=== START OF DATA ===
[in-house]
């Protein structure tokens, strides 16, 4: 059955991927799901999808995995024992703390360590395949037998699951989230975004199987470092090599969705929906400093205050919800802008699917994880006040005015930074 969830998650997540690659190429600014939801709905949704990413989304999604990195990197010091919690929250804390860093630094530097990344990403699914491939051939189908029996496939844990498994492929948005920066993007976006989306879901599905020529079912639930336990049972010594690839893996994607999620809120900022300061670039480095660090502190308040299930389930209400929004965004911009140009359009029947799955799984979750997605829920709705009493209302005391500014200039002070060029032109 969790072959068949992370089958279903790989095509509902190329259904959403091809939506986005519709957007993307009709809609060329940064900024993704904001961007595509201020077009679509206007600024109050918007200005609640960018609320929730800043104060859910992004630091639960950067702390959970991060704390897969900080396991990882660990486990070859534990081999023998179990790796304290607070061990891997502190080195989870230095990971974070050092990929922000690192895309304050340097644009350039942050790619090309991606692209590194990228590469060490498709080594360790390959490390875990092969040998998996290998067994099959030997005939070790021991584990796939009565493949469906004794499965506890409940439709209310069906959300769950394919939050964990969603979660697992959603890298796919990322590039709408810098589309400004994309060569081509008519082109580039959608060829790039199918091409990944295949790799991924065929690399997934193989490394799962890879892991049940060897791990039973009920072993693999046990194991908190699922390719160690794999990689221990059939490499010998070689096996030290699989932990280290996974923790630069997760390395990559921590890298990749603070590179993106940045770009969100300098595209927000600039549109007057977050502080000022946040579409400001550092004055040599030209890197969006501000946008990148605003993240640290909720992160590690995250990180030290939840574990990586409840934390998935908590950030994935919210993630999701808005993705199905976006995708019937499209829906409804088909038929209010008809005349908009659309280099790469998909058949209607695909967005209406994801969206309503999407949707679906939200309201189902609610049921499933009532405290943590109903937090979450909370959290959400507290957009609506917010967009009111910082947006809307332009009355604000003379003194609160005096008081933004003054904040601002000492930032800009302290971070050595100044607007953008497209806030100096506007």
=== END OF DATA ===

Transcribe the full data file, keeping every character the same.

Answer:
[in-house]
């Protein structure tokens, strides 16, 4: 059955991927799901999808995995024992703390360590395949037998699951989230975004199987470092090599969705929906400093205050919800802008699917994880006040005015930074 969830998650997540690659190429600014939801709905949704990413989304999604990195990197010091919690929250804390860093630094530097990344990403699914491939051939189908029996496939844990498994492929948005920066993007976006989306879901599905020529079912639930336990049972010594690839893996994607999620809120900022300061670039480095660090502190308040299930389930209400929004965004911009140009359009029947799955799984979750997605829920709705009493209302005391500014200039002070060029032109 969790072959068949992370089958279903790989095509509902190329259904959403091809939506986005519709957007993307009709809609060329940064900024993704904001961007595509201020077009679509206007600024109050918007200005609640960018609320929730800043104060859910992004630091639960950067702390959970991060704390897969900080396991990882660990486990070859534990081999023998179990790796304290607070061990891997502190080195989870230095990971974070050092990929922000690192895309304050340097644009350039942050790619090309991606692209590194990228590469060490498709080594360790390959490390875990092969040998998996290998067994099959030997005939070790021991584990796939009565493949469906004794499965506890409940439709209310069906959300769950394919939050964990969603979660697992959603890298796919990322590039709408810098589309400004994309060569081509008519082109580039959608060829790039199918091409990944295949790799991924065929690399997934193989490394799962890879892991049940060897791990039973009920072993693999046990194991908190699922390719160690794999990689221990059939490499010998070689096996030290699989932990280290996974923790630069997760390395990559921590890298990749603070590179993106940045770009969100300098595209927000600039549109007057977050502080000022946040579409400001550092004055040599030209890197969006501000946008990148605003993240640290909720992160590690995250990180030290939840574990990586409840934390998935908590950030994935919210993630999701808005993705199905976006995708019937499209829906409804088909038929209010008809005349908009659309280099790469998909058949209607695909967005209406994801969206309503999407949707679906939200309201189902609610049921499933009532405290943590109903937090979450909370959290959400507290957009609506917010967009009111910082947006809307332009009355604000003379003194609160005096008081933004003054904040601002000492930032800009302290971070050595100044607007953008497209806030100096506007």